One of the most frequently-asked questions about Macs is what anti-virus and other security software should be used. My response almost invariably starts with two words: it depends. It depends on what you do, on assessing your risk, whether you live an exciting and dangerous online life, or never stray from the App Store and a handful of relatively safe and secure sites.
There is, though, a common core of tools which every Mac user should be aware of, and the great majority should keep at hand. Most of them should be drawn from those provided by Objective-See. This article explains a little about the tools available there, what to use them for, and suggests some others which are valuable supplements.
KnockKnock examines those extensions, daemons, and other components which are most likely to become infiltrated by malware. It lists them all, and checks them against the reference database of malware at VirusTotal. If you spot anything suspicious, you can obtain further information about it which will either enable you to do something about it, or allay your fears.
Every Mac user should run this periodically to scan for traces of malware and unwanted software. It is non-invasive and doesn’t give rise to compatibility or performance issues.
TaskExplorer is one of my favourite general-purpose tools, as its value extends far beyond security. It lists all running tasks, and lets you see their scores against the VirusTotal reference. For each of those tasks, it lists the dynamic libraries which it is using, the files that it has open, and any network connections.
This is a wonderful and thorough spot check for anything – malware, unwanted software, adware, or just bad apps – which might have found its way onto your Mac, and is currently sitting there, waiting to give you grief. I also use it to check which running apps and tasks are using specific libraries, which files they are accessing, and whether they have open network connections.
KextViewr has become less essential now that third-party kernel extensions (KEXTs) are becoming less common, or perhaps I am just getting better at avoiding products which install them. It lists all kernel extensions, gives the same assessment for them against the VirusTotal database, and detailed information about them. I keep this at the ready, but now seldom have to use it.
What’s Your Sign? is probably the security tool which I use most frequently. Once installed, it adds an item to the Finder’s contextual menu which inspects the code signature of the selected item. I routinely do this on all freshly-installed apps, so that I can see details of the developer. If that information looks suspicious, I can them check them out more thoroughly. My only regret is that this cannot check the signing of Installer packages.
If you’re worried about the threat of ransomware, then RansomWhere? is compelling. It sits in the background, watching for the creation of encrypted files by untrusted processes. If it catches any such activity, it reports it to you. This is an effective way to keep a watch on such suspicious activity, and it is neat and unobtrusive.
The current most worrying trend in Mac malware is the growth of spyware, which uses the mike and/or camera built into your Mac to acquire information about you. Many expert users have taken to taping over their cameras and muffling the mikes, but OverSight is much more effective. Once installed, it watches for any process which activates the internal mike or accesses the camera, and lets you know what is going on. It has already revealed some significant security issues which were not intended, and enabled them to be fixed.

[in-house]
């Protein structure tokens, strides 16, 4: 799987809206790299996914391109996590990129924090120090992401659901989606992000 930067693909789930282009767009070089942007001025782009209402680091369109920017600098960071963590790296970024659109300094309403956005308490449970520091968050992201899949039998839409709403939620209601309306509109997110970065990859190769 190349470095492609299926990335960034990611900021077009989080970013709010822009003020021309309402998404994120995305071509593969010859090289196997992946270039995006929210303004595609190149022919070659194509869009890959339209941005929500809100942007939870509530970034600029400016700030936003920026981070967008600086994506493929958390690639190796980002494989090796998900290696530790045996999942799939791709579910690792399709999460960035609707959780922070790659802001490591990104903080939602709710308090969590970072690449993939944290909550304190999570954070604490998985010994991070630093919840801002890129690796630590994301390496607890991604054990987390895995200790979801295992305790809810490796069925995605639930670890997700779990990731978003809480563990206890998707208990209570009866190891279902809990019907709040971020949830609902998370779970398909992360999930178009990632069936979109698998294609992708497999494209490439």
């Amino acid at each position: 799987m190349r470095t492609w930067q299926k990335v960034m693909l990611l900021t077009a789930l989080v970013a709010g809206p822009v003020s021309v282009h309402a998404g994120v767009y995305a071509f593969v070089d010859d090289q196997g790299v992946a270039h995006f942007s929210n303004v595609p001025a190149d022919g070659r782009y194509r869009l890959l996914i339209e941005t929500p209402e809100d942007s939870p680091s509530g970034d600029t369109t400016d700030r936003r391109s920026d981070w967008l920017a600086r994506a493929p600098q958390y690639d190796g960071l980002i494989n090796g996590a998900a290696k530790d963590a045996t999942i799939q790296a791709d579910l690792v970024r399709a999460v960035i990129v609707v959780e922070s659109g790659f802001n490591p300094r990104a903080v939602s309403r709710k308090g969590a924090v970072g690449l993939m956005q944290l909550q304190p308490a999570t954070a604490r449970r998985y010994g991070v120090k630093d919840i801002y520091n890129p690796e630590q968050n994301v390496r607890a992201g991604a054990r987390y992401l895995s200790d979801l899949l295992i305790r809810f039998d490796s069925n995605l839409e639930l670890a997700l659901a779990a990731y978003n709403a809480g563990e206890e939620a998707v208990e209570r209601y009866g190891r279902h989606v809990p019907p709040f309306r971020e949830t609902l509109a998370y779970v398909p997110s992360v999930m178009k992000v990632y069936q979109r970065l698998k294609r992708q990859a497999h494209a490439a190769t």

BlockBlock is perhaps Objective-See’s most powerful protection against malware which installs itself to persist. Once installed, it watches for the telltale signs of such actions, and alerts you to them. Not all will be malicious, of course, but this gives you the chance to catch malware as it tries to infect your Mac.
Objective-See’s toolset is currently free of charge, but you are encouraged to donate to express your appreciation of the products. Please do so, as each donation will encourage further development.
There are two other tools which I recommend users consider: Little Snitch, and Malwarebytes Anti-Malware.
Little Snitch does a vital job: it watches for any processes which try to make outgoing connections from your Mac over the internet. These may be signs of malware, of apps which are leaking personal information, or perfectly normal and permissible. You can build rulesets so that it does not trouble you with reports of the latter, allowing you to watch for the first two.
Although your router’s firewall should be locked down to block incoming connections, most of us quite wisely allow most or all outgoing connections. Recent versions of Little Snitch now provide sophisticated network monitoring features too, which will often save you having to start inspecting packets in order to discover what is going on. Its website provides a free demo version, and a single-user licence costs around €29.95.
Malwarebytes still provides its Mac anti-virus scanner free of charge, which is another excellent deal for macOS users. However, it does not perform background or continuous scanning, so you will need to run manual scans whenever you feel there is a need. For a Mac at high risk, that could be daily, or more often, perhaps.
There are many other anti-virus products and more general protection tools available. If you do opt for those, ensure that you keep your subscription up, or you will find the product falling behind the current release of macOS and not coping with the latest malware.
I hope that is a good starting point for the answer to that question.